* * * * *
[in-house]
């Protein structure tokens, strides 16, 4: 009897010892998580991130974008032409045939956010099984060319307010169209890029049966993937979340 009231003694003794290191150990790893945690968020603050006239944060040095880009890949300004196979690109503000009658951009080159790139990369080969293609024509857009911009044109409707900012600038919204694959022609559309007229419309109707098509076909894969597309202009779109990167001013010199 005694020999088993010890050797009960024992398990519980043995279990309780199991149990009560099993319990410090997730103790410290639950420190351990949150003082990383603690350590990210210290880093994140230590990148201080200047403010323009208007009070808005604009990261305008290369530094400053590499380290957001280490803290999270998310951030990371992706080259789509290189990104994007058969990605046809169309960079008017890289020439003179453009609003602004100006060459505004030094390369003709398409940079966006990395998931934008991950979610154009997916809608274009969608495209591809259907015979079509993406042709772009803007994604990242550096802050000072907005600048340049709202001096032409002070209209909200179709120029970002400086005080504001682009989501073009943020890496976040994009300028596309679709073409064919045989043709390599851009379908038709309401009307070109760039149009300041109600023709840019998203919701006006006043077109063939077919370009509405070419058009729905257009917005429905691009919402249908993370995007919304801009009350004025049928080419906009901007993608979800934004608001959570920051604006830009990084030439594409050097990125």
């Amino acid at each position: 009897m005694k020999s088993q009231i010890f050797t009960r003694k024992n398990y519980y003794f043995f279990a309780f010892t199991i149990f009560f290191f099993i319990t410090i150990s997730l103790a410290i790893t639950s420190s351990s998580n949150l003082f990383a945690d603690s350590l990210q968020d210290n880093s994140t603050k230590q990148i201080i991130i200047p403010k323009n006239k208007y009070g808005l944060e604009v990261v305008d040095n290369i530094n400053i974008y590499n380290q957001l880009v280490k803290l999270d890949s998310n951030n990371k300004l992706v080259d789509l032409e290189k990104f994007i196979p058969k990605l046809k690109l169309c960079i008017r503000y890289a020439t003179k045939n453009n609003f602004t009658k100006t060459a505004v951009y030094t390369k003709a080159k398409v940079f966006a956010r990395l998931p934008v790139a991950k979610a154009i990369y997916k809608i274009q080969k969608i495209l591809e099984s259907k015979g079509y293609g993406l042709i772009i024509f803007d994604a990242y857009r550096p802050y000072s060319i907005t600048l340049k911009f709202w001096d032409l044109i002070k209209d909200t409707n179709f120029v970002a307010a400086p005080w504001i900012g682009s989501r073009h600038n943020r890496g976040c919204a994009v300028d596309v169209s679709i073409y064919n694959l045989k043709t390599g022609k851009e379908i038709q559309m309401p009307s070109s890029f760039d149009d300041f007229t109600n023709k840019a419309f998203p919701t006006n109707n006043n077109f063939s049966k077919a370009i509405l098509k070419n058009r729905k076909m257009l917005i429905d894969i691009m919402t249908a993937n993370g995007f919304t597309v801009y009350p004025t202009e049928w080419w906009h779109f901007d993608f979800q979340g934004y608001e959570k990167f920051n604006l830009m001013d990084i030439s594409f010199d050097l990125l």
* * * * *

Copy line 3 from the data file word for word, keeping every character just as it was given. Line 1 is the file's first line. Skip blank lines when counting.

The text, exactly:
């Amino acid at each position: 009897m005694k020999s088993q009231i010890f050797t009960r003694k024992n398990y519980y003794f043995f279990a309780f010892t199991i149990f009560f290191f099993i319990t410090i150990s997730l103790a410290i790893t639950s420190s351990s998580n949150l003082f990383a945690d603690s350590l990210q968020d210290n880093s994140t603050k230590q990148i201080i991130i200047p403010k323009n006239k208007y009070g808005l944060e604009v990261v305008d040095n290369i530094n400053i974008y590499n380290q957001l880009v280490k803290l999270d890949s998310n951030n990371k300004l992706v080259d789509l032409e290189k990104f994007i196979p058969k990605l046809k690109l169309c960079i008017r503000y890289a020439t003179k045939n453009n609003f602004t009658k100006t060459a505004v951009y030094t390369k003709a080159k398409v940079f966006a956010r990395l998931p934008v790139a991950k979610a154009i990369y997916k809608i274009q080969k969608i495209l591809e099984s259907k015979g079509y293609g993406l042709i772009i024509f803007d994604a990242y857009r550096p802050y000072s060319i907005t600048l340049k911009f709202w001096d032409l044109i002070k209209d909200t409707n179709f120029v970002a307010a400086p005080w504001i900012g682009s989501r073009h600038n943020r890496g976040c919204a994009v300028d596309v169209s679709i073409y064919n694959l045989k043709t390599g022609k851009e379908i038709q559309m309401p009307s070109s890029f760039d149009d300041f007229t109600n023709k840019a419309f998203p919701t006006n109707n006043n077109f063939s049966k077919a370009i509405l098509k070419n058009r729905k076909m257009l917005i429905d894969i691009m919402t249908a993937n993370g995007f919304t597309v801009y009350p004025t202009e049928w080419w906009h779109f901007d993608f979800q979340g934004y608001e959570k990167f920051n604006l830009m001013d990084i030439s594409f010199d050097l990125l």